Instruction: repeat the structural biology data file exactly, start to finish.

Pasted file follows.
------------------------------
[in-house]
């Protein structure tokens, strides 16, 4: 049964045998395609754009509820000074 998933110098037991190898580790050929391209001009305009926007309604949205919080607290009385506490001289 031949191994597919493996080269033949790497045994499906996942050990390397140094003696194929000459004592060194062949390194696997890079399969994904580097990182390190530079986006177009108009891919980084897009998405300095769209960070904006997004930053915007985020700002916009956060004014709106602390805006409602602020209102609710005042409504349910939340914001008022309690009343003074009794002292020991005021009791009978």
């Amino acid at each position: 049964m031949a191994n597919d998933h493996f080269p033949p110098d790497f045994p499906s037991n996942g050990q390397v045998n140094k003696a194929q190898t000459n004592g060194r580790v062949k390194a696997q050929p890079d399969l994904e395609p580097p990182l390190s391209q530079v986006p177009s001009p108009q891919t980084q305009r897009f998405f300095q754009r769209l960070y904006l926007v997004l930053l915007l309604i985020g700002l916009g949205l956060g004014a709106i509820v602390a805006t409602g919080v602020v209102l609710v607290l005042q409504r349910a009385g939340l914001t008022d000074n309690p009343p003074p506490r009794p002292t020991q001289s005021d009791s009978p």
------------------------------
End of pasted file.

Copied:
[in-house]
């Protein structure tokens, strides 16, 4: 049964045998395609754009509820000074 998933110098037991190898580790050929391209001009305009926007309604949205919080607290009385506490001289 031949191994597919493996080269033949790497045994499906996942050990390397140094003696194929000459004592060194062949390194696997890079399969994904580097990182390190530079986006177009108009891919980084897009998405300095769209960070904006997004930053915007985020700002916009956060004014709106602390805006409602602020209102609710005042409504349910939340914001008022309690009343003074009794002292020991005021009791009978």
């Amino acid at each position: 049964m031949a191994n597919d998933h493996f080269p033949p110098d790497f045994p499906s037991n996942g050990q390397v045998n140094k003696a194929q190898t000459n004592g060194r580790v062949k390194a696997q050929p890079d399969l994904e395609p580097p990182l390190s391209q530079v986006p177009s001009p108009q891919t980084q305009r897009f998405f300095q754009r769209l960070y904006l926007v997004l930053l915007l309604i985020g700002l916009g949205l956060g004014a709106i509820v602390a805006t409602g919080v602020v209102l609710v607290l005042q409504r349910a009385g939340l914001t008022d000074n309690p009343p003074p506490r009794p002292t020991q001289s005021d009791s009978p």